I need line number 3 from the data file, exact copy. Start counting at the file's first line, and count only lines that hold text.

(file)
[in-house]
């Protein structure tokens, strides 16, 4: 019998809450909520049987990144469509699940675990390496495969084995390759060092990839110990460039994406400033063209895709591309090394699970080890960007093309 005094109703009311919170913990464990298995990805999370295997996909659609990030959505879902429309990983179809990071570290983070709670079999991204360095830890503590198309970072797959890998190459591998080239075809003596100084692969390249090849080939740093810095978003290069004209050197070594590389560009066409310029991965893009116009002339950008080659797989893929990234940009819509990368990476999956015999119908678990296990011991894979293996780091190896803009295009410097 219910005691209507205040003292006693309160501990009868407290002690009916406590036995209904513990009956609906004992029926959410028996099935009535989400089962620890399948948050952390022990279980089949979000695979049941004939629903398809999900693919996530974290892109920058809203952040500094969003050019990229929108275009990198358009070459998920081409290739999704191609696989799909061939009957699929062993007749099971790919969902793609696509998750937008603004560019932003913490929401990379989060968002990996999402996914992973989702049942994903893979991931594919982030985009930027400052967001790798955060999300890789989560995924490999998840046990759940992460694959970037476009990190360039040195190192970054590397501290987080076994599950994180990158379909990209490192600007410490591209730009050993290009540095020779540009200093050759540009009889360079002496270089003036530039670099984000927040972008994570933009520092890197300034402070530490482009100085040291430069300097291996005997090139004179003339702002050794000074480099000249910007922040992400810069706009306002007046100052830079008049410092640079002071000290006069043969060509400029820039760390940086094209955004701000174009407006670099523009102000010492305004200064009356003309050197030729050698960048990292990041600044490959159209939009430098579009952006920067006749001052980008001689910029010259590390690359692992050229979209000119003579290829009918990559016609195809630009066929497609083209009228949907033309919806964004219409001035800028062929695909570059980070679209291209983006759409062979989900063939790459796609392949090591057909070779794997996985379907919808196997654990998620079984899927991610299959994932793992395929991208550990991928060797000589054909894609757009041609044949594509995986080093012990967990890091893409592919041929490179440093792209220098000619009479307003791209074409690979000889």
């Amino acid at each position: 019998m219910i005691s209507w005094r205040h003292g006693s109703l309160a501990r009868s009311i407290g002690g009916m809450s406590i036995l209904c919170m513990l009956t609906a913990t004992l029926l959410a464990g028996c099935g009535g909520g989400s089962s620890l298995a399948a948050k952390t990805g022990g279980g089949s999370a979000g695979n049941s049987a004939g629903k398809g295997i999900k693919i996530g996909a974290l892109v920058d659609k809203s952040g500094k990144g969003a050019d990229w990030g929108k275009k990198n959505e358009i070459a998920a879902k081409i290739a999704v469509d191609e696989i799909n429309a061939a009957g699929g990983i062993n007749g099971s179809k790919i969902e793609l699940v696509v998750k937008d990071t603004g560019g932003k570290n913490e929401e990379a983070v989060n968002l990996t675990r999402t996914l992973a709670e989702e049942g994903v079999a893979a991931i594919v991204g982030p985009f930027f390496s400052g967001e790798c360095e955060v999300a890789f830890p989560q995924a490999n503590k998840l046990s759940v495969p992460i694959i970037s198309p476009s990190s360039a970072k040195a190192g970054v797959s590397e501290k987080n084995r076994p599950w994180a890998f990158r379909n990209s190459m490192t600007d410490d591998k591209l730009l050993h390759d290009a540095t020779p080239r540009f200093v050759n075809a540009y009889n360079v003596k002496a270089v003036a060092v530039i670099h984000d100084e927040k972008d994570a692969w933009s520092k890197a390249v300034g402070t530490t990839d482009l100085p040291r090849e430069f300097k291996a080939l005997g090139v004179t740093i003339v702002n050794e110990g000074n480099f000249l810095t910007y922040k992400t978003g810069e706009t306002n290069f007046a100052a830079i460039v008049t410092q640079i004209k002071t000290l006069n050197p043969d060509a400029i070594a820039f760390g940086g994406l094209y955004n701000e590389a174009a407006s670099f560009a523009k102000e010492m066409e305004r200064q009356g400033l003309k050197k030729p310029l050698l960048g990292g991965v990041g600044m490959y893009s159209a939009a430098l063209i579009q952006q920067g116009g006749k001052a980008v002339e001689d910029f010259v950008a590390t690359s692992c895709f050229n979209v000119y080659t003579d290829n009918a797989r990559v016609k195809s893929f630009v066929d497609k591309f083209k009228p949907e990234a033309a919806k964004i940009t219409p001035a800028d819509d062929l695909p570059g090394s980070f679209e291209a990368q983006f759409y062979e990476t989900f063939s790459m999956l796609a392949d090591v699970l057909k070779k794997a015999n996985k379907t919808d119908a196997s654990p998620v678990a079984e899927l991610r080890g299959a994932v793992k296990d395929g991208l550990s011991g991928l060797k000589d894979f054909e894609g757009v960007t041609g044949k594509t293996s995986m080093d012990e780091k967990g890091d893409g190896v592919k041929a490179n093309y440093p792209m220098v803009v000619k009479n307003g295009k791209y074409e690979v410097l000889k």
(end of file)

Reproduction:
């Amino acid at each position: 019998m219910i005691s209507w005094r205040h003292g006693s109703l309160a501990r009868s009311i407290g002690g009916m809450s406590i036995l209904c919170m513990l009956t609906a913990t004992l029926l959410a464990g028996c099935g009535g909520g989400s089962s620890l298995a399948a948050k952390t990805g022990g279980g089949s999370a979000g695979n049941s049987a004939g629903k398809g295997i999900k693919i996530g996909a974290l892109v920058d659609k809203s952040g500094k990144g969003a050019d990229w990030g929108k275009k990198n959505e358009i070459a998920a879902k081409i290739a999704v469509d191609e696989i799909n429309a061939a009957g699929g990983i062993n007749g099971s179809k790919i969902e793609l699940v696509v998750k937008d990071t603004g560019g932003k570290n913490e929401e990379a983070v989060n968002l990996t675990r999402t996914l992973a709670e989702e049942g994903v079999a893979a991931i594919v991204g982030p985009f930027f390496s400052g967001e790798c360095e955060v999300a890789f830890p989560q995924a490999n503590k998840l046990s759940v495969p992460i694959i970037s198309p476009s990190s360039a970072k040195a190192g970054v797959s590397e501290k987080n084995r076994p599950w994180a890998f990158r379909n990209s190459m490192t600007d410490d591998k591209l730009l050993h390759d290009a540095t020779p080239r540009f200093v050759n075809a540009y009889n360079v003596k002496a270089v003036a060092v530039i670099h984000d100084e927040k972008d994570a692969w933009s520092k890197a390249v300034g402070t530490t990839d482009l100085p040291r090849e430069f300097k291996a080939l005997g090139v004179t740093i003339v702002n050794e110990g000074n480099f000249l810095t910007y922040k992400t978003g810069e706009t306002n290069f007046a100052a830079i460039v008049t410092q640079i004209k002071t000290l006069n050197p043969d060509a400029i070594a820039f760390g940086g994406l094209y955004n701000e590389a174009a407006s670099f560009a523009k102000e010492m066409e305004r200064q009356g400033l003309k050197k030729p310029l050698l960048g990292g991965v990041g600044m490959y893009s159209a939009a430098l063209i579009q952006q920067g116009g006749k001052a980008v002339e001689d910029f010259v950008a590390t690359s692992c895709f050229n979209v000119y080659t003579d290829n009918a797989r990559v016609k195809s893929f630009v066929d497609k591309f083209k009228p949907e990234a033309a919806k964004i940009t219409p001035a800028d819509d062929l695909p570059g090394s980070f679209e291209a990368q983006f759409y062979e990476t989900f063939s790459m999956l796609a392949d090591v699970l057909k070779k794997a015999n996985k379907t919808d119908a196997s654990p998620v678990a079984e899927l991610r080890g299959a994932v793992k296990d395929g991208l550990s011991g991928l060797k000589d894979f054909e894609g757009v960007t041609g044949k594509t293996s995986m080093d012990e780091k967990g890091d893409g190896v592919k041929a490179n093309y440093p792209m220098v803009v000619k009479n307003g295009k791209y074409e690979v410097l000889k």